Quinones said through her work as a counselor at Archbishop Curley-Notre Dame High School in Little Haiti, she has seen the need for mentorship among low-income students that Cristo Rey can provide.
“Cristo Rey led me to who I am today because of the importance of succeeding and having those high expectations and having our teachers believe in us, having the staff believe in us, having our place of work environment believe in us,” she said. “Working with students in low-income families, they think that they don’t have opportunities. ... They don’t believe in themselves.”
While Quinones attended Cristo Rey, she worked at a top law firm and investment company in New York, making copies, preparing presentations and taking meeting minutes. All students are in rotations so they work one or two days a week without missing class.
In Miami, several big names have already expressed interest in helping the school get up and running. Former Gov. Jeb Bush and his wife have agreed to be honorary board members, and several employers have said they’ll offer internships to the students. The Miami Cristo Rey team is pushing to get 35 companies to commit to the internship program before the school opens.
Joseph Fernandez, president of the Florida operations of BNY Mellon, a worldwide banking and investment services company, said he plans on employing a few students as interns at the state’s Miami headquarters on Brickell Avenue. The bank previously had a college intern who was a graduate of Cristo Rey, and has since added her to their staff.
“Folks have talked about brain drain here in the past and it would be wonderful if we could create this connection where people want to stay and see the value of the different industries that we have here and do that by also helping young people to face the challenges of the business world,” he said.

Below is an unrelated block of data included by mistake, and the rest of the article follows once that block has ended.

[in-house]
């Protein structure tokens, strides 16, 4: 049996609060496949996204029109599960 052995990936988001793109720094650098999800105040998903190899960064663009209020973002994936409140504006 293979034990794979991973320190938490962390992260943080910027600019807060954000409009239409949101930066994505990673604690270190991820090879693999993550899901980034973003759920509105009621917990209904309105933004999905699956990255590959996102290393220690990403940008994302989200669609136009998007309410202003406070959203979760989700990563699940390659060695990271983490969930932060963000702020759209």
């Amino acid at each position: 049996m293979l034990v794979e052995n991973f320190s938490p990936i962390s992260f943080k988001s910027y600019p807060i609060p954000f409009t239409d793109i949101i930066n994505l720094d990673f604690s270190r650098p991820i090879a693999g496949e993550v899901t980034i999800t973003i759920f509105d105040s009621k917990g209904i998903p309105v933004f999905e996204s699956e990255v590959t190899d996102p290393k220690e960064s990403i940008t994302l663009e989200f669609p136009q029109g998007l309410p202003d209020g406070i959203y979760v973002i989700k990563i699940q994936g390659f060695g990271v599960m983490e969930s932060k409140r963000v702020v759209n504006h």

Victor Mendelson, president of HEICO Inc., an aerospace and electronics company headquartered in Hollywood, said he too is enthusiastic for his company to join Cristo Rey’s internship program. He and his wife donated $10,000 to the Miami school, he said.
“I’m a Jewish guy, so it’s not a religious issue, it’s an issue of helping people help themselves,” Mendelson said, adding that the program helps employers as well. “I think it gives employers ambitious, diligent, serious young people to add to their work force, people who have come from some measure of adversity who don’t take their work for granted.”
Cecchi said the school is aiming to accept around 125 students into their first class, resulting in 400 to 450 kids in the whole school by 2024. He said the Miami school will likely have classes taught in both English and Spanish.
I think it gives employers ambitious, diligent, serious young people to add to their work force, people who have come from some measure of adversity who don’t take their work for granted.
Victor Mendelson, president of HEICO Inc.
The Cristo Rey team in Miami has already started surveying students and parents through forms distributed in English, Spanish and Creole to evaluate the needs of prospective students. Official student recruitment and enrollment will begin in August 2019. Students who apply will undergo a series of interviews to evaluate their willingness to balance Cristo Rey’s work-school demands.